AOL CEO Tim Armstrong Still Has Career-Threatening Problems To Deal With

Tim Armstrong thinks

Photo: MattHurst

AOL management won a fight for its life yesterday.  At the company’s annual meeting in boston, shareholders rejected a proxy challenge from a fund called Starboard and voted to re-elect AOL’s board of directors.But here’s the thing: if it weren’t for the savvy way Armstrong sold some of AOL’s patents to Microsoft for $1 billion – and then promised to give that cash to shareholders through some sort of dividend – we’d probably be talking about a new CEO today.

In the end, shareholders rewarded Armstrong not because he’s done great work strategically deploying AOL’s resources over the past three years, but because in the past few months, he has suddenly started giving AOL’s resources directly to AOL shareholders.

This trick may even work again in the short to medium term. AOL has plenty of asset to sell – starting with AIM and Mapquest. Armstrong could use those proceeds to give more cash to shareholders.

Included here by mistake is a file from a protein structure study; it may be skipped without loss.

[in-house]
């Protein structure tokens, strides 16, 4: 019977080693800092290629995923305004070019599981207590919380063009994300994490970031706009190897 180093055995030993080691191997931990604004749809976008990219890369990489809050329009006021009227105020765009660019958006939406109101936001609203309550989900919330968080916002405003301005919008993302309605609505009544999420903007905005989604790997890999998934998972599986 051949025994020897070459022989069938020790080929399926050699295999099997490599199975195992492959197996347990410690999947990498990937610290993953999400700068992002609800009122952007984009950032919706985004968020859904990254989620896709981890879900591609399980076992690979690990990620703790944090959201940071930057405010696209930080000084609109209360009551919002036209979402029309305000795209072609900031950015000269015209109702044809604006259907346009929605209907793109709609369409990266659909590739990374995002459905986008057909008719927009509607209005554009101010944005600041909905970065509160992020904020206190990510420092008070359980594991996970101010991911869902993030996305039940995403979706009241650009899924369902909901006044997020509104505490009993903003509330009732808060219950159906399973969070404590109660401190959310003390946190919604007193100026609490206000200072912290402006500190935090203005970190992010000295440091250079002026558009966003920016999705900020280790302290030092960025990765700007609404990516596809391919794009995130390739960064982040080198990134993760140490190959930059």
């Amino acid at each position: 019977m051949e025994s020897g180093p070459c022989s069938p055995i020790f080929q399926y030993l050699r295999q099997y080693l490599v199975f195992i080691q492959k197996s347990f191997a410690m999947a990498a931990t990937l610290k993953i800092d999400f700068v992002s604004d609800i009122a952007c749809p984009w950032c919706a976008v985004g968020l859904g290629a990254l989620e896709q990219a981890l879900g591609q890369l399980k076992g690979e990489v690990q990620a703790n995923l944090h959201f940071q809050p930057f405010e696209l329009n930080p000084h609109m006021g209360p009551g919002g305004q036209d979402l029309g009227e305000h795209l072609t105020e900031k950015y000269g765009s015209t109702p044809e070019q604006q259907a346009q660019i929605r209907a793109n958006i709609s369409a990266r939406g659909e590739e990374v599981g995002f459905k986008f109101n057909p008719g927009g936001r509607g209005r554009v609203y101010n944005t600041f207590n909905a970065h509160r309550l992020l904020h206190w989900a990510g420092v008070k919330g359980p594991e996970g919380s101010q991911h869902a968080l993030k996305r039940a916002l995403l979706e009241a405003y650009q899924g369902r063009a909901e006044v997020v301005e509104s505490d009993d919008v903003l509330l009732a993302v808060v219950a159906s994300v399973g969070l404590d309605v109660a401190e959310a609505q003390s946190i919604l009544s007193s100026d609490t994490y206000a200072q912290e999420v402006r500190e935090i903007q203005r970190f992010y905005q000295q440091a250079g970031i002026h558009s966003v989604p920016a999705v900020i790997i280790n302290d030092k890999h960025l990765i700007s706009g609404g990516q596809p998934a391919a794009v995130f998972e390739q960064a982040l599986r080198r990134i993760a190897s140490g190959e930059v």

But in the long term, Armstrong and AOL are going to have to figure out a way to invest resources into new businesses that can save the company.

There are few signs that is happening.

AOL’s core businesses, access and search, are still eroding, and despite big investments, the business that’s supposed to be the future, display advertising, remains unprofitable.

Armstrong has a lot of work ahead of him.

AOL's core businesses, search and subscriptions, are quickly eroding

Meanwhile, AOL's display advertising is losing more money than ever

That's because revenues are basically flat, while expenses increase

Similar businesses have done much better over the past three years

AOL has tried to fix the problem through acquisition, but its enterprise value has only shrunk in the process

AOL's biggest acquisition, Huffington Post, has bloated and lost profitability since it was integrated

AOL's other big investment, Patch, keeps losing money

That's because even though it's a local play, local advertisers don't buy ads on Patch

Worse, only 30% of Patch advertisers come back for more.

So what's the solution?

AOL needs to…

  • Slim down Huffington Post back to fighting shape
  • End the Patch experiment.
  • Sell AIM,, and Mapquest

These charts were drawn from one presentation.

Starboard may have lost its AOL proxy fight, but it sure made some compelling arguments here…

Here's The Point-By-Point Takedown Of AOL Management Everyone Is Talking About

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